We get beat up in day to day living. We forget things. Or more likely, things get fuzzy in our minds. We forget the distinct edges of the key principles we once learned.

Values get compromised and worn down.

This is why taking time to reflect and renew your core beliefs and strengths is so important.

We’re a Product of our Environment

There is little denying the fact that we are the sum of our parts. Whether good or bad, the experiences from the earlier chapters of life shape us and make us become what we are today.

You can reject the bad things that happen. That is fine. Going through a particularly bad chapter in life will make you stronger if you choose to learn from that experience. Take away a lesson. Let it simmer and ruminate into a contributing element of growth.

You can choose to be bitter, but that is very counterproductive. Rather, choose to take the best possible outcome. Even if the lesson is “I never want to be that way”, it is  a lesson that can mean something significant for your own growth as a person and as a leader.

Stroll Down Memory Lane

Allow yourself to recall the best parts of the learning you’ve experienced through life. Don’t get caught up in  a pity party of lost opportunity or bad choices. Instead reflect on the things you chose to keep. The ones that made you grow. By properly aligning the right experiences, you will see a beautiful path of stepping stones.

Look at the outcome. Celebrate a win. Rejoice in victory. Use that energy to push you forward today. Let it power you through a tough time you may be experiencing right now. Realize that the sun really does come up tomorrow.

Use the best from your life’s tapestry to mold and shape your future from here forward. Hit the replay button on that play list of greatest hits. Love it, use it.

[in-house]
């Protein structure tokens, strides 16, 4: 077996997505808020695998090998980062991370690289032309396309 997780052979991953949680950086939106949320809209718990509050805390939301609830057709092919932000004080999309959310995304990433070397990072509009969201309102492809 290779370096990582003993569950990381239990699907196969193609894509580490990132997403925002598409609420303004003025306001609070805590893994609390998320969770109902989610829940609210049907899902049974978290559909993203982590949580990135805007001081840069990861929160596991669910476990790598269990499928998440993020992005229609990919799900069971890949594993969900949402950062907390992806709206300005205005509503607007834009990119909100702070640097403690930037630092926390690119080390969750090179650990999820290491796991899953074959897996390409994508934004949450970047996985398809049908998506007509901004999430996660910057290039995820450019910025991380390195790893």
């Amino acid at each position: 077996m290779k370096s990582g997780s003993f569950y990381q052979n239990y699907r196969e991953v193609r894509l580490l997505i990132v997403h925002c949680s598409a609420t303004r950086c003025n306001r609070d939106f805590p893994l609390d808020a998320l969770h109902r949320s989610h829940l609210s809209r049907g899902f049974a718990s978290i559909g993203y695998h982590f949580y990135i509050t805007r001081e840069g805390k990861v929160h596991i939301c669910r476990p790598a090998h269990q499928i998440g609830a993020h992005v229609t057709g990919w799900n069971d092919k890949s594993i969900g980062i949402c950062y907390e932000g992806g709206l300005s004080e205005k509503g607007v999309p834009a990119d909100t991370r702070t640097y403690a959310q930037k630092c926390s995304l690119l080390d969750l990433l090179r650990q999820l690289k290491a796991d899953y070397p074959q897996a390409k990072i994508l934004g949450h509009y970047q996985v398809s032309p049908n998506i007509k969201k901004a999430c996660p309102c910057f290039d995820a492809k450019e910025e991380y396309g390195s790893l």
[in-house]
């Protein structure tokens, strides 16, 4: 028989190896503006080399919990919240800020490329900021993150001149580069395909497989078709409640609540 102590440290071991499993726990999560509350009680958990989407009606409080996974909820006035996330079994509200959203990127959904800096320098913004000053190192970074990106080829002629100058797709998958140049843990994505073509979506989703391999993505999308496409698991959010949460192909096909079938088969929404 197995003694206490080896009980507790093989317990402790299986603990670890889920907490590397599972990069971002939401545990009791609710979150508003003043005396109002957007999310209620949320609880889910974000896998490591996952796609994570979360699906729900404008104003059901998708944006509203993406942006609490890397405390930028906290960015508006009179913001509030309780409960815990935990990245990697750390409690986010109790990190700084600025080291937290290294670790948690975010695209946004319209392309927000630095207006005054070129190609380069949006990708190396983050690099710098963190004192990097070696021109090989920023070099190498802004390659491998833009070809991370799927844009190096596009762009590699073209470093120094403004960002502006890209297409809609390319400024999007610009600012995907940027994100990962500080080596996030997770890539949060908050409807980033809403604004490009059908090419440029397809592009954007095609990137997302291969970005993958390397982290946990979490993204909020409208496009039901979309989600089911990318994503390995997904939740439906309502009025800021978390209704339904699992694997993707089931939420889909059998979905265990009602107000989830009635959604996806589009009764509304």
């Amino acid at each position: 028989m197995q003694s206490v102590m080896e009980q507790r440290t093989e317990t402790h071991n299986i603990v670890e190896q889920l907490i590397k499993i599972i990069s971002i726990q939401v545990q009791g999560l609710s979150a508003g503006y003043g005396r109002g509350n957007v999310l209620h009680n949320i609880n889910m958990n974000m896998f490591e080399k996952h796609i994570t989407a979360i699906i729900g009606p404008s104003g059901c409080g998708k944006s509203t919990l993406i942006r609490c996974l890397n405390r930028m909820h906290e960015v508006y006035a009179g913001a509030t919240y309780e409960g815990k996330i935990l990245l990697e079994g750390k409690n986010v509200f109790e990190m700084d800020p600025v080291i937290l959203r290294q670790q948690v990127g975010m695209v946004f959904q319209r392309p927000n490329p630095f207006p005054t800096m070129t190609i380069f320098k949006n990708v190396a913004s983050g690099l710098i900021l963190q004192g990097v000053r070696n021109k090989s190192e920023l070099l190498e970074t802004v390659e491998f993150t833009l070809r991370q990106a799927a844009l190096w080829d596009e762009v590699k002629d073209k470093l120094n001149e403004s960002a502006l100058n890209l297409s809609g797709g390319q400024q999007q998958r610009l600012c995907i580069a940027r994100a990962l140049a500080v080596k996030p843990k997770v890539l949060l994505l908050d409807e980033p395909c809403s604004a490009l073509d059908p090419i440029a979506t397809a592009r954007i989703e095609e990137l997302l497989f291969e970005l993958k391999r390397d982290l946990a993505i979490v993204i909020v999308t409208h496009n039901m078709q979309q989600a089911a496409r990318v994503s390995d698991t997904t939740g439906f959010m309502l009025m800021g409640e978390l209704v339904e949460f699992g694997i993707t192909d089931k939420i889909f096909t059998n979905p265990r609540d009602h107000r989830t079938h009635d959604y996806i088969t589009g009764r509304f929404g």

Making Things Bigger Than They Really Are

Chicken Little courtesy Disney Corp

Do you sometimes make things bigger than they really are? Managers and leaders need to be on watch for overstating what is going on. More importantly, they need to throttle their internal reaction to the things around them.

The great social activist Chicken Little was quoted as saying “The sky is falling” when he had merely been struck in the head by a falling acorn.

Chicken Little courtesy Disney Corp
Chicken Little courtesy Disney Corp

Blowing things out of proportion can be a problem if you are the one in charge. Yes, that would be a challenge if you do it on a regular basis.

One of my clients introduced me to a new term – “catastrophizing”. This means making a situation far greater than it really is. The way we entered this discussion was talking about limiting thoughts. I had asked the client to give me some examples of limiting thoughts they suffer. While a few of the answers were the usual, this one surprised me.


As an executive, you are confronted with problems almost daily. Things happen; often not as planned. You have to field questions, hear news, and make decisions.

What if everything you were given was turned into something far more tragic? What if something someone failed to do was declared a disaster when, in fact, it is was just a setback or a simple honest mistake?

Think about the energy both emotional and physical you would spend dealing with such catastrophes.

If you act like Chicken Little you will get yourself worked into a panic. You will be running around in a frenzy, stirring up others to join your panic party. Even if you leave others out of it, your own waste of energy and emotional can conflict and confuse the situation.